For most mixed and arable farmers, the start of harvest is a time of considerable excitement.
As the combines fire up and those gargantuan machines lumber into the first fields of winter barley and oilseed rape, there is a real sense of expectation. How will it cut? What will the quality be? How full will the barns be once all is done and dusted?
For some growers, that process is now under way – and the picture is pretty mixed. While the first malting barley has been somewhat better than expected, early feed barley and oilseed rape crops have tended to yield lower.
About the author
Executive editor, Farmers Weekly
Read more articles by Philip Clarke
That is not surprising, given the growing season we have just had, with torrential rain last autumn, followed by a warm, wet winter which failed to kill the bugs, then a dry April and May to challenge both winter- and spring-sown crops.
But, just as there are question marks over the physical nature of this year’s crop, so too is there uncertainty about the economic prospects.
Most recently, grain and oilseed markets have been quite well supported by the ongoing weakness of sterling and prospects for smaller crops across Europe. But there are unknowns out there, too, not least the effect the coronavirus pandemic may yet have on the global economy as we head into recession.
Other factors closer to home could also cause additional stress when it comes to crop marketing. News of several fires at one of the UK’s principal deep water ports, Tilbury in Essex, is a particular worry, with large tonnages of grain shipped through that terminal every season.
This year, the pressure to get material away quickly – especially barley – will be considerable, with merchants keen to tie up orders for fear of being hit by tariffs should the UK fail to strike a trade deal with the EU during the Brexit transition.
In an unfortunate coincidence, another fire at the Erith oilseed crushing plant in Kent three weeks ago has led to the temporary closure of that facility. While the UK rape crop is expected to be smaller this year, the plant will be needed soon – especially as many growers do not have on-farm storage options.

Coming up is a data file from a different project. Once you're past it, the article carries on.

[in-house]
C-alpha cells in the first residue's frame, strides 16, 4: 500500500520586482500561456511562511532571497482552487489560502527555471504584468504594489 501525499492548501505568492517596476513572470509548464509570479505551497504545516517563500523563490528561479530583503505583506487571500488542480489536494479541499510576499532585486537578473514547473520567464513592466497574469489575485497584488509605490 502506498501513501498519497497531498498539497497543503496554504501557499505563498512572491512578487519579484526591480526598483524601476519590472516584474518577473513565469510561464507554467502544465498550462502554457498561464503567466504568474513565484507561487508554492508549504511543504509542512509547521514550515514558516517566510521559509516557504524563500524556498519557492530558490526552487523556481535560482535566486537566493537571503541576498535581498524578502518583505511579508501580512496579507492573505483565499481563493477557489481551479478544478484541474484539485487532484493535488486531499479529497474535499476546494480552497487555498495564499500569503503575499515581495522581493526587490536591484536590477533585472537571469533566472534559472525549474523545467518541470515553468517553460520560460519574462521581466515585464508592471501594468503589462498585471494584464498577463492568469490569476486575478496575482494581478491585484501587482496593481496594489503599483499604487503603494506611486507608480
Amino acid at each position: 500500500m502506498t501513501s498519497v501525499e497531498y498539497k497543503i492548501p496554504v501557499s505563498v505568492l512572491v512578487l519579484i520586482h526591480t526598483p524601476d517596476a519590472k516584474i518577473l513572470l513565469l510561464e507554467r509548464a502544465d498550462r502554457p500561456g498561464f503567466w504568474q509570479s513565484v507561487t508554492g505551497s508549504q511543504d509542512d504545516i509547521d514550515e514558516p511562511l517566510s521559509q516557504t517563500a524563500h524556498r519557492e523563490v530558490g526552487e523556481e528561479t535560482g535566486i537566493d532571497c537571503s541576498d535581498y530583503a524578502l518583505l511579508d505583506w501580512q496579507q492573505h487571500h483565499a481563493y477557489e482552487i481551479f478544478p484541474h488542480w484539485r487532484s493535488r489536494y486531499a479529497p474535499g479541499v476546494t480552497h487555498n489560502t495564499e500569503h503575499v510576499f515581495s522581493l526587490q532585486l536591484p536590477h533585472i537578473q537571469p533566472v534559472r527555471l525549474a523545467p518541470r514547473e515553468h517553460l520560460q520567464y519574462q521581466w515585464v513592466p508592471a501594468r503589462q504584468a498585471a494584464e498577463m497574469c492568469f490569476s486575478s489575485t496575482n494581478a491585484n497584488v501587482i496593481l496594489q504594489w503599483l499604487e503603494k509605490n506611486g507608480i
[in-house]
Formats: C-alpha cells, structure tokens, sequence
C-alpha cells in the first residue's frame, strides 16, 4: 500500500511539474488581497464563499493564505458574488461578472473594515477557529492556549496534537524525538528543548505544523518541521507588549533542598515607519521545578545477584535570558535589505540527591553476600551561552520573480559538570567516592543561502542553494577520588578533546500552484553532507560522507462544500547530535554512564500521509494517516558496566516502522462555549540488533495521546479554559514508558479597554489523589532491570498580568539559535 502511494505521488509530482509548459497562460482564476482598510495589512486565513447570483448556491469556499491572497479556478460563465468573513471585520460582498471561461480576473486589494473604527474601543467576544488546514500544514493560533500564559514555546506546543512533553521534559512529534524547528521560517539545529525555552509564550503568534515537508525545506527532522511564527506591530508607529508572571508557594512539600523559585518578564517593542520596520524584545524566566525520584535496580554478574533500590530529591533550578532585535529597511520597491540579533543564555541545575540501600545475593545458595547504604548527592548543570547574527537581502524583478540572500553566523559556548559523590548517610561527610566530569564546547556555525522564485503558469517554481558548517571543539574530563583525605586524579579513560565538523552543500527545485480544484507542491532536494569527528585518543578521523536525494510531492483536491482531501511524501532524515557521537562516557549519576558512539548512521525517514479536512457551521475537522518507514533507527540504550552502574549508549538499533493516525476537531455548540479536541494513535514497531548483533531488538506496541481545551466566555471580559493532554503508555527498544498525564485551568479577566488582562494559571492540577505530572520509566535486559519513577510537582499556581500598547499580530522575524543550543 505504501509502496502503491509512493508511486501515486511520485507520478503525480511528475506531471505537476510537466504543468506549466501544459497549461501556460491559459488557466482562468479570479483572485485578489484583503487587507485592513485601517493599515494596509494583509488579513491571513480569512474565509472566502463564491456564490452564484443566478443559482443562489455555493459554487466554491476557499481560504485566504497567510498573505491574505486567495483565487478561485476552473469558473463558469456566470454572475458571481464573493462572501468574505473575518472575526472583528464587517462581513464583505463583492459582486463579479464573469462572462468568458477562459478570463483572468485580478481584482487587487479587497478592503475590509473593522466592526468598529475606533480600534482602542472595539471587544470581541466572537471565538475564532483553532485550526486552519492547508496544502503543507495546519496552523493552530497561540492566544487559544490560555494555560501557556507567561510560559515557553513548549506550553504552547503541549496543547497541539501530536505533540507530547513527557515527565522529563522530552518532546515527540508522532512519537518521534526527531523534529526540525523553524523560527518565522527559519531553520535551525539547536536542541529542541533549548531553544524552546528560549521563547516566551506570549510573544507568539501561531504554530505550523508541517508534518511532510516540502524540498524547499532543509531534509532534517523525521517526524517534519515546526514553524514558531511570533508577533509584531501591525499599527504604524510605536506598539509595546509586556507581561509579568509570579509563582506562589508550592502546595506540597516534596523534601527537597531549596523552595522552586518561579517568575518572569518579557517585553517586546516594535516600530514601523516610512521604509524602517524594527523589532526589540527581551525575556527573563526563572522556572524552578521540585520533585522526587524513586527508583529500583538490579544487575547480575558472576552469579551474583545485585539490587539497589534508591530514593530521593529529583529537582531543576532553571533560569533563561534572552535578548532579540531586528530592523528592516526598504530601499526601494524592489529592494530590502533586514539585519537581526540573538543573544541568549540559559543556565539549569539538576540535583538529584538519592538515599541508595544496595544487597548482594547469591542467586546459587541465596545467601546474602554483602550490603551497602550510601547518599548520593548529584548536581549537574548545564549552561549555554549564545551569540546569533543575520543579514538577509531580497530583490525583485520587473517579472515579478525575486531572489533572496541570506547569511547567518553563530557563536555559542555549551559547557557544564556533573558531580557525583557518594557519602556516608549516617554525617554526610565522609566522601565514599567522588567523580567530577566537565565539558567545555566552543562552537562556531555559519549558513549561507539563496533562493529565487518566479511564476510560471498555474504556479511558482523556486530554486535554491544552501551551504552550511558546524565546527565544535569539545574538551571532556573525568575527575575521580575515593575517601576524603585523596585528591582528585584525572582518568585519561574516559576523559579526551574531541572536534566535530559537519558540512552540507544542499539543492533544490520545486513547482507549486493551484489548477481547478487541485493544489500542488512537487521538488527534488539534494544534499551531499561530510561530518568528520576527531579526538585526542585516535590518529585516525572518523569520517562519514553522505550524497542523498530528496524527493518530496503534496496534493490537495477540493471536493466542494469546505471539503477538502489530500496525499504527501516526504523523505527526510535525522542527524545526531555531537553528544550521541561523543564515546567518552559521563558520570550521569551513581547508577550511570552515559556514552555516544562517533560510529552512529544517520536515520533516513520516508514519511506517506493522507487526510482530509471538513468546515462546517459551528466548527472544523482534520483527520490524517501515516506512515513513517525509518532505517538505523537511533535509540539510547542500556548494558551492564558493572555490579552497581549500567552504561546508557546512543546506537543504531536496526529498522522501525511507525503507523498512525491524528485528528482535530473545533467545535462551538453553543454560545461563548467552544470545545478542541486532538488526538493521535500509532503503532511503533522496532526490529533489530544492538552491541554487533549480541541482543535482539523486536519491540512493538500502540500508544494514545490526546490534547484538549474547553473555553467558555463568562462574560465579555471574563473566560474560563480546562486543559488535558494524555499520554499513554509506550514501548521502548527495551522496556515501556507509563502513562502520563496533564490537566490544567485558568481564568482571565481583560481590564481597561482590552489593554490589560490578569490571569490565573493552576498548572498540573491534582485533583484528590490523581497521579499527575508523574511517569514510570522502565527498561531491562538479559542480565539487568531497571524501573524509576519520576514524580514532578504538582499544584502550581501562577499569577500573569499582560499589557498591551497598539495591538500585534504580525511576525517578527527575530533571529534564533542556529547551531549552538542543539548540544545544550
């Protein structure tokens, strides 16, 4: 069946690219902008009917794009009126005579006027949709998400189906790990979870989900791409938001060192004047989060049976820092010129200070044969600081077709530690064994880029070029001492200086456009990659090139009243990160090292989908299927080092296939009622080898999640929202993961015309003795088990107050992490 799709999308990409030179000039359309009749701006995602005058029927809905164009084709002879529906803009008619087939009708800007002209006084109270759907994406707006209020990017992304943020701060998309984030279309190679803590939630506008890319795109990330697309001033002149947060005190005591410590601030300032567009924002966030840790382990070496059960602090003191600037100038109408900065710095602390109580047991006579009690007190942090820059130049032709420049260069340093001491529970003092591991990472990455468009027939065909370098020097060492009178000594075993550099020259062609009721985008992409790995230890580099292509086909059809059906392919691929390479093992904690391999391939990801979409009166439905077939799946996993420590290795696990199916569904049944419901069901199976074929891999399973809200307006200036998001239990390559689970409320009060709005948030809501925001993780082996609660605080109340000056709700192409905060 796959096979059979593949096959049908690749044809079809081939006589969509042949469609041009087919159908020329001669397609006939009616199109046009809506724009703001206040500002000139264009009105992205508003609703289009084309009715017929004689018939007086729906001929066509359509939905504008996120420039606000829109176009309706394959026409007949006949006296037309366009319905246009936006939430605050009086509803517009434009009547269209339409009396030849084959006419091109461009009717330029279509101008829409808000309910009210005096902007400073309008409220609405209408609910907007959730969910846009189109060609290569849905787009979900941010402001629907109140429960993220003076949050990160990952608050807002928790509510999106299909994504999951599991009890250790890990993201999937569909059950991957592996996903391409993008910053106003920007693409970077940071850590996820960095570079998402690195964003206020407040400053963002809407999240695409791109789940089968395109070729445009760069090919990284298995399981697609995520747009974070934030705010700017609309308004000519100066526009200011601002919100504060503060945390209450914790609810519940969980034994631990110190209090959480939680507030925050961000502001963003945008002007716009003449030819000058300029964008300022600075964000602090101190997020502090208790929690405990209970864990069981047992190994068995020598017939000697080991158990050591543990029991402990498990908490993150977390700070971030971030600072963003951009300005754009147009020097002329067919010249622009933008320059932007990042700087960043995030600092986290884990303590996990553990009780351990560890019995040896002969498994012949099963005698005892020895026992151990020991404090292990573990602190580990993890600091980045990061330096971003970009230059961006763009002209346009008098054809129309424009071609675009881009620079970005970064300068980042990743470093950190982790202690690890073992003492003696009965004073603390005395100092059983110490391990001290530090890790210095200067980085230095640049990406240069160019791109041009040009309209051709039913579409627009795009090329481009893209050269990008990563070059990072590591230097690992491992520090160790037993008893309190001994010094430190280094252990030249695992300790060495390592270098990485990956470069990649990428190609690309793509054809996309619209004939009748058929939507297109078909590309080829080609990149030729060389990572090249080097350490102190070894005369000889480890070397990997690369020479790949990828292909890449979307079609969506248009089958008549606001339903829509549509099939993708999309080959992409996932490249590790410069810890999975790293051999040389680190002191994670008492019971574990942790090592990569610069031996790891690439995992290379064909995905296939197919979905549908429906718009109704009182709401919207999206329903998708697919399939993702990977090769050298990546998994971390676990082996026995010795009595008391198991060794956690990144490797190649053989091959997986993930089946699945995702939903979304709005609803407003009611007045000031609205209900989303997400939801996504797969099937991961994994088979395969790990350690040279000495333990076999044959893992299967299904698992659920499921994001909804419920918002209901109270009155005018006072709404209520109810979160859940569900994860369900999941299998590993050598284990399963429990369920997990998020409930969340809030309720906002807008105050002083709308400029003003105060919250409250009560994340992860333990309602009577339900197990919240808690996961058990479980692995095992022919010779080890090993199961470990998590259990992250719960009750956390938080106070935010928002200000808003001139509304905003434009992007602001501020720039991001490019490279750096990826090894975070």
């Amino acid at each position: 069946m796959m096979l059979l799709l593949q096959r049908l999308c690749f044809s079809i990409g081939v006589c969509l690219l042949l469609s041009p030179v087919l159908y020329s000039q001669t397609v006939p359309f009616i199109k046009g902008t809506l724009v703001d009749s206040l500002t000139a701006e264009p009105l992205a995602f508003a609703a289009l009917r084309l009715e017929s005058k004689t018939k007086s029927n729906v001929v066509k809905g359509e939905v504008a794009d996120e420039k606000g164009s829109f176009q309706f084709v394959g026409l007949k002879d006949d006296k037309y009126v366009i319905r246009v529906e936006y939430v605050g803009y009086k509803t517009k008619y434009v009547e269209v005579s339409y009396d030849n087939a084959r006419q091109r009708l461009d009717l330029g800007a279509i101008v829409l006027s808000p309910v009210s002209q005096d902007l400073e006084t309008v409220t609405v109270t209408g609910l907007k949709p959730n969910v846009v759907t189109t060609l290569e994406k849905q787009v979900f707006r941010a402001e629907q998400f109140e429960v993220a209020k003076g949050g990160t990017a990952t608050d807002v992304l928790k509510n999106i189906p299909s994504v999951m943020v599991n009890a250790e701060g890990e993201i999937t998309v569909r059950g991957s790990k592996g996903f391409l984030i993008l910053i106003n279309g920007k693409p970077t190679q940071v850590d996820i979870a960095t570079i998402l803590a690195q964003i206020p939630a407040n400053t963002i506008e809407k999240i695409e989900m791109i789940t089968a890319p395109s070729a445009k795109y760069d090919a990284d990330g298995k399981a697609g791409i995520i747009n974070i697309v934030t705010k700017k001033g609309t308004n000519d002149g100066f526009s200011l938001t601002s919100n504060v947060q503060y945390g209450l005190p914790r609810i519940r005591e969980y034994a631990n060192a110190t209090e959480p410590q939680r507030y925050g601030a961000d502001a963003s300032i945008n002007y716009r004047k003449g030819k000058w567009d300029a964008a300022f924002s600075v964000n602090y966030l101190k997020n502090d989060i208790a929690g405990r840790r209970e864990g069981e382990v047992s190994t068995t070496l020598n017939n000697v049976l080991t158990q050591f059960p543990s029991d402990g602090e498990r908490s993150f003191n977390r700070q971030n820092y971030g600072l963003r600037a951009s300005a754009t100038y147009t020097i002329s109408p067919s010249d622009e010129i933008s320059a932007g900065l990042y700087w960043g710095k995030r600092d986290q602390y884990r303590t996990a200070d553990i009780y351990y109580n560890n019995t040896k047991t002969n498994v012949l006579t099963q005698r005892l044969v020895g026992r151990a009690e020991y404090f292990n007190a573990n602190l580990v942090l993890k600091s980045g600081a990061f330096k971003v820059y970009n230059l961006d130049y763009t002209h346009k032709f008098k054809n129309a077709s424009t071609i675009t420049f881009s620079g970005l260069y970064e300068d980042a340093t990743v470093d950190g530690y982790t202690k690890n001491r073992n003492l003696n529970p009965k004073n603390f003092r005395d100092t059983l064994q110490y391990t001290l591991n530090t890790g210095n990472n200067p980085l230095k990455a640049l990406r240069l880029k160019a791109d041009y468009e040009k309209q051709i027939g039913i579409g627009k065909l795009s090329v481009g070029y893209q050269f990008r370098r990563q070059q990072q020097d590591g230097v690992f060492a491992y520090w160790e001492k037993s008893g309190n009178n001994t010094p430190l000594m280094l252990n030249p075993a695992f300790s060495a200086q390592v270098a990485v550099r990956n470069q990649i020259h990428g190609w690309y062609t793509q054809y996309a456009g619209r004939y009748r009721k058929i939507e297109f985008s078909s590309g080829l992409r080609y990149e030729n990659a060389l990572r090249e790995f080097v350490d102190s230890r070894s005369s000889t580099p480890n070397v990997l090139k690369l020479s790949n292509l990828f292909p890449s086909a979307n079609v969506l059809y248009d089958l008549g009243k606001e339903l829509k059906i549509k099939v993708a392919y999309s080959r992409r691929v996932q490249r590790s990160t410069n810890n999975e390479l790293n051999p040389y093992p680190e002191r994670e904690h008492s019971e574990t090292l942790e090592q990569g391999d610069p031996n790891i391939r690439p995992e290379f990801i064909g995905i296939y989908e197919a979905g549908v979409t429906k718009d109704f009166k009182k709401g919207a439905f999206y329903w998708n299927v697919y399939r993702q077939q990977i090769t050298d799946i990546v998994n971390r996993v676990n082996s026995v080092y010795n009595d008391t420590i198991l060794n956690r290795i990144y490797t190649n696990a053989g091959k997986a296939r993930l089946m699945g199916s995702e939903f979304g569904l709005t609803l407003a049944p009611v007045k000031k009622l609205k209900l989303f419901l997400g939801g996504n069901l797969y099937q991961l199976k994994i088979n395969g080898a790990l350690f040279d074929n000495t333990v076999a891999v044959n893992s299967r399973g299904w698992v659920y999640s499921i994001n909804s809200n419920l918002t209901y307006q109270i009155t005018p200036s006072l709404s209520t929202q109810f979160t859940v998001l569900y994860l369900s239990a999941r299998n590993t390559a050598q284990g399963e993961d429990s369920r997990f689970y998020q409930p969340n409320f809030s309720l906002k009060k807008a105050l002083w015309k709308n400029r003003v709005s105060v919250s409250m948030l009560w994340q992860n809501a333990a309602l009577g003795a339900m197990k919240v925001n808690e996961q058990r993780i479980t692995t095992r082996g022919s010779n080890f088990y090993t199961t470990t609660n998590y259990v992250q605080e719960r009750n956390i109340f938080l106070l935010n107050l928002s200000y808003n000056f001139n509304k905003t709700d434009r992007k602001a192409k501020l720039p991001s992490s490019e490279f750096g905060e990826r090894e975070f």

Looking further ahead, the recent announcement that one of the leading buyers of milling wheat, Warburtons, has swapped its supply contract from farmer co-operative Openfield to joint venture Frontier has also raised concerns about what that could mean for farmgate prices further down the line.
On top of that, the AHDB has recently issued its long-term outlook reports for agriculture, suggesting that the arable sector will be among the hardest hit as the UK moves to a new support system based on public money for public goods.
For now, however, there remains a degree of optimism heading into harvest, with some crops having benefited from recent rains and prices holding up.
It’s certainly going to be a busy few weeks – which leads on to the matter of farm safety. Harvest is also one of the most dangerous times on many farms, as less-experienced staff are taken on, people rush to get jobs done and tiredness sets in.
So, as well as doing all those pre-harvest checks on the mechanical side of things, do take time to study the health and safety protocols, brief staff properly and ensure everyone knows the drill.
Don’t let harvest 2020 be one to remember for all the wrong reasons.